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5g and Aircraft - What you need to know

There is a concern about how the 5G C-band impacts altimeter readings in low visibility conditions. Read everything you need to know about it here.

The 5G Rollout

On January 19th in the United States, 5G services began in 46 cities using frequencies in the C-band radio spectrum. Wireless networks employ radio waves to communicate between devices. These frequencies may overlap with those used by radio altimeters, key safety equipment on airplanes. To avoid interference with communications on adjacent channels, frequency bands must be closely regulated and tracked.

Radio altimeters are sensors that measure an aircraft’s height above the ground. The data is then used to inform other safety equipment on the plane such as navigation instruments, terrain awareness, and collision-avoidance systems. Radio altimeters are important when there is low visibility for pilots when landing at an airport.

Aviation Disruption from 5G

There is a concern about how the 5G C-band impacts altimeter readings in low visibility conditions since 5G uses a new combination of power levels, frequencies, proximity to aviation operations and other factors. Unfortunately, the FAA does not have enough data to show the true impact on all systems, therefore, imposing limitations on flight operations utilizing radio altimeter equipment near antennas in 5G networks.

Only operations where specific aircraft systems rely on the Radio Altimeter (RA) as described in the published NOTAM will be affected in this situation unless the particular RA receives FAA approval through an Alternative Means of Compliance (AMOCs).  All other operations should not be affected.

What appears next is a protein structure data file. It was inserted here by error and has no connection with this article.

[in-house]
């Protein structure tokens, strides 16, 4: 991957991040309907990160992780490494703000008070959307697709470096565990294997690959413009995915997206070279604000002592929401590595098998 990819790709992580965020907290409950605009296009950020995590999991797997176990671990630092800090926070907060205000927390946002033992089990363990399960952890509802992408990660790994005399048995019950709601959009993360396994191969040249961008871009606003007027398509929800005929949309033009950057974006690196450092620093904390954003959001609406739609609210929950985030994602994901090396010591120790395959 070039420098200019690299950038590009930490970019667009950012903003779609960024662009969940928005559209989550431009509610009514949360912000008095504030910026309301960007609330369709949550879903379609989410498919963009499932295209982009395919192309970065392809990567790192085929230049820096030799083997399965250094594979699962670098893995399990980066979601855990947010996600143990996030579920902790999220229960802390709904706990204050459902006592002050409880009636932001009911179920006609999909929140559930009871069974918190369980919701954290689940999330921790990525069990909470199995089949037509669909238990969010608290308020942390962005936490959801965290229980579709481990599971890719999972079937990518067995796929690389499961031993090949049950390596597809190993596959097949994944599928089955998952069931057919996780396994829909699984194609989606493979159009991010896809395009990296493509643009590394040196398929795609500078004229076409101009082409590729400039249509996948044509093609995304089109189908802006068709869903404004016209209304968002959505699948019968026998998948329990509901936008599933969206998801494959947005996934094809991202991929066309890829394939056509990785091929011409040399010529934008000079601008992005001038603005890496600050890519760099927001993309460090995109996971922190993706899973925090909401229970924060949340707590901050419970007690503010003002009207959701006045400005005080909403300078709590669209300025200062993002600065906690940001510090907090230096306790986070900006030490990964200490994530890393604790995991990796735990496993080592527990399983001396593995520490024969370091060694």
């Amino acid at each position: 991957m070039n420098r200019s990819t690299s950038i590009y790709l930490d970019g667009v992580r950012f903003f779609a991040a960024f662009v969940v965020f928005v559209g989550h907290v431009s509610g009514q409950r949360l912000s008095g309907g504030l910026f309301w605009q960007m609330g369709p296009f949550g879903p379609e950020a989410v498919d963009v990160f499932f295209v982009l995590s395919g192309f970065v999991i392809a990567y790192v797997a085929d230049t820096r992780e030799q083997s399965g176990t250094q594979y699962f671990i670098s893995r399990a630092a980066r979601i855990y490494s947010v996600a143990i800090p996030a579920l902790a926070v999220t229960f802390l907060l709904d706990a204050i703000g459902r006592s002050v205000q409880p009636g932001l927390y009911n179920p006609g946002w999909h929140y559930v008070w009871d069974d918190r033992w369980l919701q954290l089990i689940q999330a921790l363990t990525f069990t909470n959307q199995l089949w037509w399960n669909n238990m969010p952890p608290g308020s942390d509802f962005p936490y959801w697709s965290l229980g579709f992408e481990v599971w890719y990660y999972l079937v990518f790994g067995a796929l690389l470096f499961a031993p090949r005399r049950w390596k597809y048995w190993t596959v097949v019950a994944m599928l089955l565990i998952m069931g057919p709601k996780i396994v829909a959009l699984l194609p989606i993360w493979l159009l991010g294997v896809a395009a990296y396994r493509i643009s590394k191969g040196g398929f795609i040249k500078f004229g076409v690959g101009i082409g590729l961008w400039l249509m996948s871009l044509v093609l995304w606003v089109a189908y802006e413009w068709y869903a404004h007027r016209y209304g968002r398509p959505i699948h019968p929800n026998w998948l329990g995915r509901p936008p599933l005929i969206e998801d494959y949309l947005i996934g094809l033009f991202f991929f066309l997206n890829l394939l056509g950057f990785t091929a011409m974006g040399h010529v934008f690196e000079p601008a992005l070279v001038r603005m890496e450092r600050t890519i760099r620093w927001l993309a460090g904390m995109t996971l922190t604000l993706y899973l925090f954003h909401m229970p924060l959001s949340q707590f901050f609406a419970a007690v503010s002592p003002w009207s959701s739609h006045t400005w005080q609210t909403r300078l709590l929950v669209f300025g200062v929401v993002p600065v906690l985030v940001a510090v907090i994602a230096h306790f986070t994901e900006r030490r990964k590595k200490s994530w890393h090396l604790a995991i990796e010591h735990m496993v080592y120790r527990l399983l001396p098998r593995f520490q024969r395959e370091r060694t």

But 5G is already in use in other countries...

The United States’ air traffic is the most intricate in the world, and the FAA requires us to maintain the highest levels of safety. Other countries’ 5G deployments frequently entail different circumstances than those proposed for the United States. For example, Europe’s authorized power is higher than the authorized power levels in the US.

What Happens Next

The FAA requires that radio altimeters be accurate and dependable. Planes with updated radio altimeters are ok to fly into airports with low visibility. Older planes with outdated equipment are asked not to land if visibility is low.

There are specific NOTAMs that airports and pilots are subject to. For example, an airport located in North Carolina is subject to the 5G Aerodrome NOTAM because it is in an area where some radio altimeters may be unreliable due to the presence of 5G C-Band wireless broadband interference. On the other hand, this airport is not subject to 5G IAP NOTAM due to not having low visibility approaches.

The FAA is working with the altimeter manufacturers, Verizon and AT&T to further refine the risk assessments. Test flights and collaboration between aviation safety experts and wireless company engineers will continue to develop more precise modeling tools that will better tailor NOTAMs.

What You Can Do

There is a lot of information and news about the 5G rollout. Deciding what to do next may be clear as a day for some and maybe not so clear for others. Keep your solution simple by checking with your avionics shop/facility to confirm the status of compatibility of your aircraft with 5G.

Our experts are here to help. If you need some or would like to confirm the compatibility of your aircraft, give SAM a call. The Sky Aircraft Maintenance (aka SAM) team is made up of highly trained aviation technicians. They are committed to excellence in every aspect of the industry and are here to provide you with exceptional service.

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